The sunset date

The Bill provides that most REUL will be revoked automatically at the end of December 2023 (the ‘sunset’) if steps are not taken to save it. The sunset can be extended by UK Government Ministers, although not beyond 23 June 2026. Scottish Ministers (and Ministers of other devolved government) are not given the power to be able to extend the sunset under the Bill.

The Scottish Government’s LCM states that:

“The 31 December 2023 sunset date for over 2,400 pieces of REUL creates an unacceptably high risk that vital standards and protections are not properly considered and may, through oversight, disappear overnight at the end of the period. The Scottish Government considers this to be a reckless way to proceed with this crucial legislative framework, and that, if passed in this form, the Bill will create extremely significant burdens on both government and Parliament, potentially jeopardising other elements of the legislative programme and Parliament’s work.”

The issue is a practical one given the amount of work which would be required to identify all REUL in devolved areas, and make decisions as to its future (e.g. whether it should be kept or allowed to fall at the end of December 2023). For the Parliament there is also a challenge in the sheer volume of secondary legislation which may result from the Bill and the timetable within which it would require to be scrutinised. There is also a possibility that some REUL may be overlooked and inadvertently fall from the statute book.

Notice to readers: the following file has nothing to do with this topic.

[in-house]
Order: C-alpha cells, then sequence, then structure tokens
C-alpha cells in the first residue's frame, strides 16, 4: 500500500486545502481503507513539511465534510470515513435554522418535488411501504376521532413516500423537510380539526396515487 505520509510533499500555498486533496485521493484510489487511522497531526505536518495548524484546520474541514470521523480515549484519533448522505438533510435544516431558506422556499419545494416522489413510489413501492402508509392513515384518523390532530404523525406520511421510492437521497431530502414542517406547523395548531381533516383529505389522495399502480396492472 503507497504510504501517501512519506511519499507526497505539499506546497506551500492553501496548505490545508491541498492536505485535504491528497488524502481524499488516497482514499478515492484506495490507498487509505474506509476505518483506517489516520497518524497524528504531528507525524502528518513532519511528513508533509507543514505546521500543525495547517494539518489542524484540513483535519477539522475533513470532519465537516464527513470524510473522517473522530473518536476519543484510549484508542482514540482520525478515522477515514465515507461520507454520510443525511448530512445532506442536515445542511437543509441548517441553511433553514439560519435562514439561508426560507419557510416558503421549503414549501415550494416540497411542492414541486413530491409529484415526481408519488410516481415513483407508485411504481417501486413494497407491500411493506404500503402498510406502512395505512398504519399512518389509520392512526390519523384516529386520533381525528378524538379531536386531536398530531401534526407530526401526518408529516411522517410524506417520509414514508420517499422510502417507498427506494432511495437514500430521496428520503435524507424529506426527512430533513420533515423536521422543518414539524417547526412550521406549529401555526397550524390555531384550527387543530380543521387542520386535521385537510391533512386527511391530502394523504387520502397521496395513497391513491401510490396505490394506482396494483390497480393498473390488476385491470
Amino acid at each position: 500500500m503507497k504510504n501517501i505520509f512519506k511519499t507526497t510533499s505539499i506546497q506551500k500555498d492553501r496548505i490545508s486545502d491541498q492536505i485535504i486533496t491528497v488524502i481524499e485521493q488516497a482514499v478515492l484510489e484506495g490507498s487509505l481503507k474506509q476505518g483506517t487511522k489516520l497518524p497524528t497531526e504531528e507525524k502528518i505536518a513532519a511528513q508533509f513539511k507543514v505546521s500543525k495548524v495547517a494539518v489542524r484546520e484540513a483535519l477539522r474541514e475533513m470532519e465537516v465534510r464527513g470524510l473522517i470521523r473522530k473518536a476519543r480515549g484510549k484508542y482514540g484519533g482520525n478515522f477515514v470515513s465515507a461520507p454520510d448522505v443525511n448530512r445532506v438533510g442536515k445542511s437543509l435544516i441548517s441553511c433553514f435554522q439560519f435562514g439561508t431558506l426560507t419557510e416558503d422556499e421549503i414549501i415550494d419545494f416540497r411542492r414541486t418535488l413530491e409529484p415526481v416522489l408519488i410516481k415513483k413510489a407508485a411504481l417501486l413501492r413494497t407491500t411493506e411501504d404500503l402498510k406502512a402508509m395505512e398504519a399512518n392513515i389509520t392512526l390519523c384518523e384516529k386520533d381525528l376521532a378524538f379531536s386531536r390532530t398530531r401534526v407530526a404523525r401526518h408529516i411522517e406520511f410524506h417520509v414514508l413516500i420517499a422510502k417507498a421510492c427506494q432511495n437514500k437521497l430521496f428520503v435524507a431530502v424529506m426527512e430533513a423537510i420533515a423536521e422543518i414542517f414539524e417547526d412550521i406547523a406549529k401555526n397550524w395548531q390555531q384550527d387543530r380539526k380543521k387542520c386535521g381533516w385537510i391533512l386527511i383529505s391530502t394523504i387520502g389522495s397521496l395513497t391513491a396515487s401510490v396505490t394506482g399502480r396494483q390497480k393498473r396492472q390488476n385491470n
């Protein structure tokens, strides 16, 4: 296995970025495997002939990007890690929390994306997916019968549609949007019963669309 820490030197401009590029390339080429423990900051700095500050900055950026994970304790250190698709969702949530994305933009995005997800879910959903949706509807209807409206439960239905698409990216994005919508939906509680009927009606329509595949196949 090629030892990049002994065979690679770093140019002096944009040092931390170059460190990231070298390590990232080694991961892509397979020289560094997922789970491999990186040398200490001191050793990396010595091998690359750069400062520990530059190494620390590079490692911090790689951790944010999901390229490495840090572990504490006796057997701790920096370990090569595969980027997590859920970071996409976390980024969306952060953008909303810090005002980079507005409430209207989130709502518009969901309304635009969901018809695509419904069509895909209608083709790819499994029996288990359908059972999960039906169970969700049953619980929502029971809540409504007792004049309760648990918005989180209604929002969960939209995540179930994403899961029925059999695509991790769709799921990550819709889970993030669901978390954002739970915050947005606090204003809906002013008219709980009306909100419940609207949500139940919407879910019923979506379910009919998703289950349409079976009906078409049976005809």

Some of these issues were discussed by witnesses during the CEEAC Committee’s first evidence session on the Bill on 10 December 2022.

What happens now?

The LCM indicates that the Scottish Government has already requested in communications with the UK Government that:

  • devolved areas of REUL are excluded from the December 2023 sunset
  • devolved areas of REUL are excluded from other provisions of the Bill which could affect the “coherence and application” of REUL in Scots law (including, for example, the principle of supremacy)
  • a consent requirement is included in the Bill when UK Ministers use powers in devolved areas.

The LCM also states that “Scottish Ministers should have broadly equivalent powers for example in extending the sunset for specified REUL”. As explained above, as introduced the Bill only gives UK Ministers the power to extend the sunset, even for REUL in devolved areas.

It is now for the Scottish Parliament to consider the LCM. The Delegated Powers and Law Reform Committee will consider the LCM and will report on the delegation of powers and the CEEAC Committee, as the lead Committee, will consider the LCM more widely. You can keep up-to-date with the work of both Committees on the Scottish Parliament’s website.

Sarah McKay, Senior Researcher, SPICe